5 Things I Learned in Morocco

Our group of nine set out by car from Madrid to spend the December puente exploring Morocco. The brutal 8-hour drive to Tarifa allowed us to see more of the Spanish countryside.

If you can find an inexpensive way to get to Tarifa, the southernmost part of Spain, taking the ferry across the Strait of Gibraltar to Morocco may be your best option. I believe it cost about 40 euro for a round-trip ticket. The ferry was very comfortable and there were bars, food, and a duty-free shop. We took advantage of the duty-free liquor since finding it in Morocco can be difficult and usually very expensive.

1. Take a Guide

We were extremely lucky to have two Moroccan guys with our group. Not only was it great to have friends with us that spoke the local languages, French and Arabic, but without a doubt, we had a better experience than if we had gone without them. Thanks guys! They made the arrangements for houses and in restaurants (see #4). They were able to show us around to different tourist sites and cool local spots. We even met several friends and family members. If you have made the trip without someone who knows Morocco well I would love to hear about it and whether you would do it alone again.

2. Eat camels, Not Ride Them

Have you ever wanted to ride a camel? You might change your mind after you view one of these roadside set-ups. The camels looked downright depressed. Although I didn’t actually board one I was ushered in between two grumpy camels by their handlers for a photo. In the end I had to duck to avoid some angry camel bites. HOWEVER, if you can find yourself a camel tagine that’s another story. We had one in Casablanca with cheese and it was amazing! I was happy to add camel to my “weird foods eaten” list. I think camel and jellyfish are tied for first now.

Now I know what happens when I type “camel vs jellyfish” into Google.

3. Don’t Expect to Get “Liquored Up”

As I mentioned before, finding alcohol can be expensive and sometimes impossible. If you can fit it in your luggage just bring what you need with you. If you don’t feel like lugging all that weight with you don’t worry. There are plenty of other things you can try in Morocco like avocado shakes, and of course, mint tea! Don’t forget to pour from well above the glass, like sidra.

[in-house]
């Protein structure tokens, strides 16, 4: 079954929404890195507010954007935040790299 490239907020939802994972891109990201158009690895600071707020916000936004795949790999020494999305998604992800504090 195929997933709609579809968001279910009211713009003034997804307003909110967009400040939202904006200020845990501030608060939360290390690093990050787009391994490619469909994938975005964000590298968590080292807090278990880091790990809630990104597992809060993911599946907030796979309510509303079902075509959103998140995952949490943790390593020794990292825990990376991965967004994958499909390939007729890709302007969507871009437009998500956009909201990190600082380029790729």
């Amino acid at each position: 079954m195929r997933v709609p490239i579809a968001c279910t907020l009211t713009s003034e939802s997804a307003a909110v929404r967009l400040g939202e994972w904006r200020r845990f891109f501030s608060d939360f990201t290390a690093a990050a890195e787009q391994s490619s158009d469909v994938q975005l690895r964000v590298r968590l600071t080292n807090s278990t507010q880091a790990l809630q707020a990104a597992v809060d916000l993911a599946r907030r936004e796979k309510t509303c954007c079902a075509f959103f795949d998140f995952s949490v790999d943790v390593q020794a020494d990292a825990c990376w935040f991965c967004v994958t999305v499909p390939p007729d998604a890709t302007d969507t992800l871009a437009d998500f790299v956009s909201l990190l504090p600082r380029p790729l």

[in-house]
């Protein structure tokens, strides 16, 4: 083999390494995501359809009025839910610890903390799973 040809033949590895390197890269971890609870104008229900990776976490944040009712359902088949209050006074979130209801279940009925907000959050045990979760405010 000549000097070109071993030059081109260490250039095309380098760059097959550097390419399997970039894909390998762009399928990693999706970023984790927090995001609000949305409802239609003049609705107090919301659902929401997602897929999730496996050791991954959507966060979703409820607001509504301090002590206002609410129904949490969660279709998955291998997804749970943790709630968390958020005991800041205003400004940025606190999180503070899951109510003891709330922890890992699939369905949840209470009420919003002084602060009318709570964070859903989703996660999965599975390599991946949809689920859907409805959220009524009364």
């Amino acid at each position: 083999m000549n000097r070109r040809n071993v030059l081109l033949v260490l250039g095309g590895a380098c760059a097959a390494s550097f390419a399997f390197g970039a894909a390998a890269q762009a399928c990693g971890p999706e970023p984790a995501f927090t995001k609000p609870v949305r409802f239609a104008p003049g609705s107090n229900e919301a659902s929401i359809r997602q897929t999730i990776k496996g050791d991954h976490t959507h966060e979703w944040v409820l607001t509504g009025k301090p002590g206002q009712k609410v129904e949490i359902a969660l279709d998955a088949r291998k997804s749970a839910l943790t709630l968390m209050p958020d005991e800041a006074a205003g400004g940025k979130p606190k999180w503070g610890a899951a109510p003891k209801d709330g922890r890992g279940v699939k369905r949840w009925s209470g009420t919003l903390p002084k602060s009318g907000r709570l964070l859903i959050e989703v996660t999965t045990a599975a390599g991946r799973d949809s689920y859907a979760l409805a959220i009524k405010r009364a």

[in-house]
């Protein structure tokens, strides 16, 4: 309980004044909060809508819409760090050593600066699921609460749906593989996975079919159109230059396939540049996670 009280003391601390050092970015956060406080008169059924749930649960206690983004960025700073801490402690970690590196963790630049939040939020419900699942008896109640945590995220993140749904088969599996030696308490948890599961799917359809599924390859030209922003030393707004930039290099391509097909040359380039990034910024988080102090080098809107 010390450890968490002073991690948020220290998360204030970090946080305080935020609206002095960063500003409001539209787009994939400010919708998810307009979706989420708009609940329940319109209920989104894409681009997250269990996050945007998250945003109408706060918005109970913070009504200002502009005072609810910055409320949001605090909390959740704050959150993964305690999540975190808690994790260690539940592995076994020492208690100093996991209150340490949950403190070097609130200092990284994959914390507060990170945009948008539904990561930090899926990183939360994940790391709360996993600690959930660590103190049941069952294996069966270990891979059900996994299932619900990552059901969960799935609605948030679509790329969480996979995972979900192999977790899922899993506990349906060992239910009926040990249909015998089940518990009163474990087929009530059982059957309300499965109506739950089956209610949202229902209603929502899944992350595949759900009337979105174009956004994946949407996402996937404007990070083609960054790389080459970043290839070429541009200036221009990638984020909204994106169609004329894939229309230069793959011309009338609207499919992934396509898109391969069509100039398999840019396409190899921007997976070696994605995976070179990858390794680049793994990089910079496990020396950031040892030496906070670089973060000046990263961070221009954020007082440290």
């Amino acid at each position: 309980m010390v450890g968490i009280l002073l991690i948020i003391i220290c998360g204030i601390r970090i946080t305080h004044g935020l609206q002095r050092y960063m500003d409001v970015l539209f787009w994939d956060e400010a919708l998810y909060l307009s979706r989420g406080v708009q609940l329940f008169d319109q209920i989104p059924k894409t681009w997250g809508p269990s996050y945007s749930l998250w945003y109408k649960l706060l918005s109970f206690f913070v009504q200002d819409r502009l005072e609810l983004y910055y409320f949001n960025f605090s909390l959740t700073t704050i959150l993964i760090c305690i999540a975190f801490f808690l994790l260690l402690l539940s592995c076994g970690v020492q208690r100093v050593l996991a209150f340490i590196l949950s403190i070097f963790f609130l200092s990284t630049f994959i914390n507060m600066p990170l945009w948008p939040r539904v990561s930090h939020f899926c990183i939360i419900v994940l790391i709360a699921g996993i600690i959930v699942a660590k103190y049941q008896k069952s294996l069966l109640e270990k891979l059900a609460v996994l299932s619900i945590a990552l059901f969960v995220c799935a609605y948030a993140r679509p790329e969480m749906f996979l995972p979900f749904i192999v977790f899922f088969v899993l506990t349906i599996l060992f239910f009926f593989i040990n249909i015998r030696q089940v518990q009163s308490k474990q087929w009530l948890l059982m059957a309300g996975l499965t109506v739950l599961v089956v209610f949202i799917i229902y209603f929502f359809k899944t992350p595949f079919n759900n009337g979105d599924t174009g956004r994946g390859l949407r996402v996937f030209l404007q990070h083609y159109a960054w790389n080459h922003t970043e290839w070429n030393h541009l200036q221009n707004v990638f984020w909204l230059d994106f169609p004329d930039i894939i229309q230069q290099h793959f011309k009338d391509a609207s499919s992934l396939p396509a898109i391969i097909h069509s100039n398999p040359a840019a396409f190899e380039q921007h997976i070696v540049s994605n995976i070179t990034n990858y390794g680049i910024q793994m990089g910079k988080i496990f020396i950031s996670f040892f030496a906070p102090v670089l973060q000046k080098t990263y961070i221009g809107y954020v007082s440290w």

4. Food is Cheap (Just Remember #1)

I don’t think I’ve eaten so much bread and egg in my life. In Chefchaouen we found a breakfast of msemen, cheese, honey, and tea for around 2 euros. During our travels I don’t think we really paid more than 4 or 5 euros for a complete dinner. As opposed to what I’ve found in Spain, the food in Morocco had plenty of flavor and a bit of spice. We ate very well and for almost nothing! Our Moroccan friends told us that prices are often different for foreigners and locals. When we went with these friends we had no issues with prices. However, one time we stopped at a cafe without them and we were charged a crazy amount for coffee, tea, and cake.

5. “If You Can Drive in Morocco You Can Drive Anywhere”

One of our friends from Tangier told me this during our trip when I mentioned my desire to drive in Morocco. The only problem was I didn’t want to drive in the city with the mix of pedestrians, motorbikes, animals and crazy drivers. In Tangier my friends decided I had to drive because one of the guys was staying behind. Oh, and they didn’t tell me this was their plan until we were walking to the cars. Let’s just say I spent my time behind the wheel shouting expletives at the friend driving the car in front of me. Okay, so I’m sure there are worst places to drive in the world than Tangier, but it was definitely “exhilarating.”

Have you ever been to Morocco? What did you learn?

It’s Been a While

Hello everyone!

Bad, bad, BAD me for not writing a post in months. My procrastination turned into a cycle of sorts. “If I write a post now I need lots of time to cover everything that I’ve done.” eventually led to “There is no way I can write about everything that has happened since September!” Here it goes, dear friends; a brief summary.

It seems I’ve eventually settled into an everyday routine. I live in an apartment with 7 other people so sometimes it is the furthest thing from normal, but it’s going well. I’m teaching 28 classes (24 hours) a week in the school and 5 private classes a week. The students in the school range from 3-5 years and from 12-18 years old. One of the first questions people ask is which age group I like the most. I can’t choose because each age level has reasons why I love them. The younger children are very loving and energetic although they can be rowdy. When they see me on the street they stop and wave. This weekend I saw one of my 5 year old students walking with her mother. When she saw me she started waving and tugging at her mother to show her that I am her teacher. Sometimes I even get besos on the cheek or a “Te quiero mucho!” They are most challenging to prepare classes for since they have a short attention span. The older children can be really fun to talk to, but sometimes it’s difficult to converse with them. It’s also frustrating when they don’t prepare the assigned topic. Some days are fun though. Last week in the 12 year-old classes we talked about extreme sports, I showed them a video of me skydiving, then we made origami hearts.

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The teachers in the school are very kind and have made an effort to make me feel included during and outside school hours. I feel very lucky.

In addition to the school classes, I give 5 private lessons a week. The ages range from 5 to 37. For the younger students I normally charge 22 euros a class and for older students 18 euros. Even with all of this the money situation is tight. At the end of every month I find myself scraping money together and playing “let’s see how long this loaf of bread can last.” I don’t regret my decision to come to Spain. Far from it. I’ve decided to renew my contract here for next year! Bring on the vida española!